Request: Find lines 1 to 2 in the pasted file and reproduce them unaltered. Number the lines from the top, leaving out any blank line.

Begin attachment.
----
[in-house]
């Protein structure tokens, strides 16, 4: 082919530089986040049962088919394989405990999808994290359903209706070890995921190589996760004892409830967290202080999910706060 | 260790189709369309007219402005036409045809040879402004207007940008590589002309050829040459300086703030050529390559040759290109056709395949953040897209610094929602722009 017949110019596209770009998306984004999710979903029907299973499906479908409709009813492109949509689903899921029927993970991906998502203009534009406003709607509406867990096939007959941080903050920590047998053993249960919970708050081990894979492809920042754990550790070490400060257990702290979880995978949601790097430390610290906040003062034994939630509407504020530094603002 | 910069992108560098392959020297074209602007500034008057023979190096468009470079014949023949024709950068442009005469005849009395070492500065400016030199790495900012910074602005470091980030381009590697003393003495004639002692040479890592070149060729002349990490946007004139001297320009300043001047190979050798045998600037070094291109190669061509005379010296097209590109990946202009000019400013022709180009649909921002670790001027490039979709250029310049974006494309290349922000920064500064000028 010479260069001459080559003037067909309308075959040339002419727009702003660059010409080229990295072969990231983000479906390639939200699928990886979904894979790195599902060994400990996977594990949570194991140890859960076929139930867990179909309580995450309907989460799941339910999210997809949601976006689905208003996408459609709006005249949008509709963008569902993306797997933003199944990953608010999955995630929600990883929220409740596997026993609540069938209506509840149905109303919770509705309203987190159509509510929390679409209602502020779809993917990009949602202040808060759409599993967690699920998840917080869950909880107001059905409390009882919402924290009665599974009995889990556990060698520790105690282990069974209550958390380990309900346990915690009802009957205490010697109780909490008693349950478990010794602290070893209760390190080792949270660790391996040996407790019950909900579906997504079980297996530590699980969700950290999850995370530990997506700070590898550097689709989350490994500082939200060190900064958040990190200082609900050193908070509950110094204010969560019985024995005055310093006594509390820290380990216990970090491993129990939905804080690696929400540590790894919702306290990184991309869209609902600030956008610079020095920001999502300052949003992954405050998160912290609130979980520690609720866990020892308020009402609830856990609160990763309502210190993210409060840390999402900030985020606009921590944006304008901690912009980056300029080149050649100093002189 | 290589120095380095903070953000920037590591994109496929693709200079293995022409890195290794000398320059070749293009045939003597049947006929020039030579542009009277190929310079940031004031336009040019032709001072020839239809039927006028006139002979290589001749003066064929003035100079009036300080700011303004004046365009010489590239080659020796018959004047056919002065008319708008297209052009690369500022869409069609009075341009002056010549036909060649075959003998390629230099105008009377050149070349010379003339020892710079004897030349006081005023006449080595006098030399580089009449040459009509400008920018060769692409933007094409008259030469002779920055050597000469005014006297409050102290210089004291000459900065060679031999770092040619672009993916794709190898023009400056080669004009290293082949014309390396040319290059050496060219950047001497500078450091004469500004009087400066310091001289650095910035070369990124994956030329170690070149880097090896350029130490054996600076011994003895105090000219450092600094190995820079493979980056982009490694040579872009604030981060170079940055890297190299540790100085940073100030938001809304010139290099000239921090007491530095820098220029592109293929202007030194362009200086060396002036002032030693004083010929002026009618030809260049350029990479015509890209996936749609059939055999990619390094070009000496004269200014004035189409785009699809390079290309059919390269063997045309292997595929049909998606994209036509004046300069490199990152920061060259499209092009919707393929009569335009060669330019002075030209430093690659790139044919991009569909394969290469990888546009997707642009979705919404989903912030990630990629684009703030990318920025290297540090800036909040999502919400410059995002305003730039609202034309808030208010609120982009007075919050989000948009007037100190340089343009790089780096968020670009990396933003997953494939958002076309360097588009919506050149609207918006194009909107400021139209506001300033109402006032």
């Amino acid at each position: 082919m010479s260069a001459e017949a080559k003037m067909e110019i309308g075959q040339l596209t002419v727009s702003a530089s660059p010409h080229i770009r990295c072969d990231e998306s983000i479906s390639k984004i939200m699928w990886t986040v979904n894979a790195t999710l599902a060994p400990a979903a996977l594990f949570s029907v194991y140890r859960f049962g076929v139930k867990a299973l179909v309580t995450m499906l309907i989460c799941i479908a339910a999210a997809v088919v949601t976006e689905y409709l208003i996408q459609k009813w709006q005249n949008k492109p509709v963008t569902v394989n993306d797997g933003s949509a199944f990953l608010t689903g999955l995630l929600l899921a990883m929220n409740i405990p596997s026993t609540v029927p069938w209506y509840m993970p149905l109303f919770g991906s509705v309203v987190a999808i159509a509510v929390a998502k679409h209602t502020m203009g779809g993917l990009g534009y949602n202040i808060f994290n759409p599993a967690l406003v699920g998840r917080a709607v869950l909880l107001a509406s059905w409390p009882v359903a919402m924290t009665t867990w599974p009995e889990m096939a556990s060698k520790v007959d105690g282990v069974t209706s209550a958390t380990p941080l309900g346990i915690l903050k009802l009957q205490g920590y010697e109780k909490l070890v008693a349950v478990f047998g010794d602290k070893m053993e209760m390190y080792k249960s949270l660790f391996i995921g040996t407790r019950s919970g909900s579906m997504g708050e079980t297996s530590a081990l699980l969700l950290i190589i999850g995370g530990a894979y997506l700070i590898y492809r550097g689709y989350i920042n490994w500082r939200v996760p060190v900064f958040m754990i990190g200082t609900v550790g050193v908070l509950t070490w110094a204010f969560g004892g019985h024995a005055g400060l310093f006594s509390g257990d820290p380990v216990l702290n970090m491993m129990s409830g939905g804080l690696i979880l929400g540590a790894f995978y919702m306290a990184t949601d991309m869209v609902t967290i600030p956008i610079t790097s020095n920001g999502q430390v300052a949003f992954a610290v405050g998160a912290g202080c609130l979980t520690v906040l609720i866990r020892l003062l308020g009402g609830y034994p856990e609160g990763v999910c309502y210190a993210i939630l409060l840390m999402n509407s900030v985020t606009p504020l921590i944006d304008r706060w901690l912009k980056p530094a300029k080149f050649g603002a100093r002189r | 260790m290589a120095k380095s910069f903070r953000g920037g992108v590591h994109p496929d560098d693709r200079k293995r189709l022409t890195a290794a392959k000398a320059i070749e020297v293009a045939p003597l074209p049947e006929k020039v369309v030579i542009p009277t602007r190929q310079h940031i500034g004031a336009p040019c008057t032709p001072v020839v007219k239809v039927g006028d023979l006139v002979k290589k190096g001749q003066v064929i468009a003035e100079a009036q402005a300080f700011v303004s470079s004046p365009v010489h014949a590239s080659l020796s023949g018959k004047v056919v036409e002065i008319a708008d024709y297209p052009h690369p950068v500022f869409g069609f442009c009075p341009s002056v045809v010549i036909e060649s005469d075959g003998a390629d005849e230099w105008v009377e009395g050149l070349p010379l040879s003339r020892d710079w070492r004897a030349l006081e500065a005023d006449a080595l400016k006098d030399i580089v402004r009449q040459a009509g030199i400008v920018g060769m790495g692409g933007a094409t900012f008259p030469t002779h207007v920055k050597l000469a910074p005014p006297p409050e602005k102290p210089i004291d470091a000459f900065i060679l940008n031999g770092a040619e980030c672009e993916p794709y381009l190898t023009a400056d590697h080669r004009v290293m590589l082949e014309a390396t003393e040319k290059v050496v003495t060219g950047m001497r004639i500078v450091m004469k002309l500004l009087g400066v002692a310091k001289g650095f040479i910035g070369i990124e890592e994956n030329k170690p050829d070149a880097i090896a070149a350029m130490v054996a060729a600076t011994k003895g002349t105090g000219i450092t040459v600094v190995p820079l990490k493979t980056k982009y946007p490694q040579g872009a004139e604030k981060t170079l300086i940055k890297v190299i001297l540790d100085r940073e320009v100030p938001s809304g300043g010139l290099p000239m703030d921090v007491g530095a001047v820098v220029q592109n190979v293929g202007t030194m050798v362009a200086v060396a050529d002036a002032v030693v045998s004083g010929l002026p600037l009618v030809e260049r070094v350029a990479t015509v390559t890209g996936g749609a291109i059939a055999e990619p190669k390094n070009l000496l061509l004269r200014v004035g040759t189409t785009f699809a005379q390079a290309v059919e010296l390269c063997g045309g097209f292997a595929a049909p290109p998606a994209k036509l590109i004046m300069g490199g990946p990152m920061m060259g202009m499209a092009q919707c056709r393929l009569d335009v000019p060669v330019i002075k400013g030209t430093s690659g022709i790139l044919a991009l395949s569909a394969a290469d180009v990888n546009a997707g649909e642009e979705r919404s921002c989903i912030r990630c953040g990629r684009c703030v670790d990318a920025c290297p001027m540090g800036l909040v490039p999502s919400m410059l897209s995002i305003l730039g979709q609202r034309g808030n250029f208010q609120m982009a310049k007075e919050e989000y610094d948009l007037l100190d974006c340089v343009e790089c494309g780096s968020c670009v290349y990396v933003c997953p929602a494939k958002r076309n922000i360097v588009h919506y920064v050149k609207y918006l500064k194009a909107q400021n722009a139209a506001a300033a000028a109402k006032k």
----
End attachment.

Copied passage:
[in-house]
């Protein structure tokens, strides 16, 4: 082919530089986040049962088919394989405990999808994290359903209706070890995921190589996760004892409830967290202080999910706060 | 260790189709369309007219402005036409045809040879402004207007940008590589002309050829040459300086703030050529390559040759290109056709395949953040897209610094929602722009 017949110019596209770009998306984004999710979903029907299973499906479908409709009813492109949509689903899921029927993970991906998502203009534009406003709607509406867990096939007959941080903050920590047998053993249960919970708050081990894979492809920042754990550790070490400060257990702290979880995978949601790097430390610290906040003062034994939630509407504020530094603002 | 910069992108560098392959020297074209602007500034008057023979190096468009470079014949023949024709950068442009005469005849009395070492500065400016030199790495900012910074602005470091980030381009590697003393003495004639002692040479890592070149060729002349990490946007004139001297320009300043001047190979050798045998600037070094291109190669061509005379010296097209590109990946202009000019400013022709180009649909921002670790001027490039979709250029310049974006494309290349922000920064500064000028 010479260069001459080559003037067909309308075959040339002419727009702003660059010409080229990295072969990231983000479906390639939200699928990886979904894979790195599902060994400990996977594990949570194991140890859960076929139930867990179909309580995450309907989460799941339910999210997809949601976006689905208003996408459609709006005249949008509709963008569902993306797997933003199944990953608010999955995630929600990883929220409740596997026993609540069938209506509840149905109303919770509705309203987190159509509510929390679409209602502020779809993917990009949602202040808060759409599993967690699920998840917080869950909880107001059905409390009882919402924290009665599974009995889990556990060698520790105690282990069974209550958390380990309900346990915690009802009957205490010697109780909490008693349950478990010794602290070893209760390190080792949270660790391996040996407790019950909900579906997504079980297996530590699980969700950290999850995370530990997506700070590898550097689709989350490994500082939200060190900064958040990190200082609900050193908070509950110094204010969560019985024995005055310093006594509390820290380990216990970090491993129990939905804080690696929400540590790894919702306290990184991309869209609902600030956008610079020095920001999502300052949003992954405050998160912290609130979980520690609720866990020892308020009402609830856990609160990763309502210190993210409060840390999402900030985020606009921590944006304008901690912009980056300029080149050649100093002189 | 290589120095380095903070953000920037590591994109496929693709200079293995022409890195290794000398320059070749293009045939003597049947006929020039030579542009009277190929310079940031004031336009040019032709001072020839239809039927006028006139002979290589001749003066064929003035100079009036300080700011303004004046365009010489590239080659020796018959004047056919002065008319708008297209052009690369500022869409069609009075341009002056010549036909060649075959003998390629230099105008009377050149070349010379003339020892710079004897030349006081005023006449080595006098030399580089009449040459009509400008920018060769692409933007094409008259030469002779920055050597000469005014006297409050102290210089004291000459900065060679031999770092040619672009993916794709190898023009400056080669004009290293082949014309390396040319290059050496060219950047001497500078450091004469500004009087400066310091001289650095910035070369990124994956030329170690070149880097090896350029130490054996600076011994003895105090000219450092600094190995820079493979980056982009490694040579872009604030981060170079940055890297190299540790100085940073100030938001809304010139290099000239921090007491530095820098220029592109293929202007030194362009200086060396002036002032030693004083010929002026009618030809260049350029990479015509890209996936749609059939055999990619390094070009000496004269200014004035189409785009699809390079290309059919390269063997045309292997595929049909998606994209036509004046300069490199990152920061060259499209092009919707393929009569335009060669330019002075030209430093690659790139044919991009569909394969290469990888546009997707642009979705919404989903912030990630990629684009703030990318920025290297540090800036909040999502919400410059995002305003730039609202034309808030208010609120982009007075919050989000948009007037100190340089343009790089780096968020670009990396933003997953494939958002076309360097588009919506050149609207918006194009909107400021139209506001300033109402006032």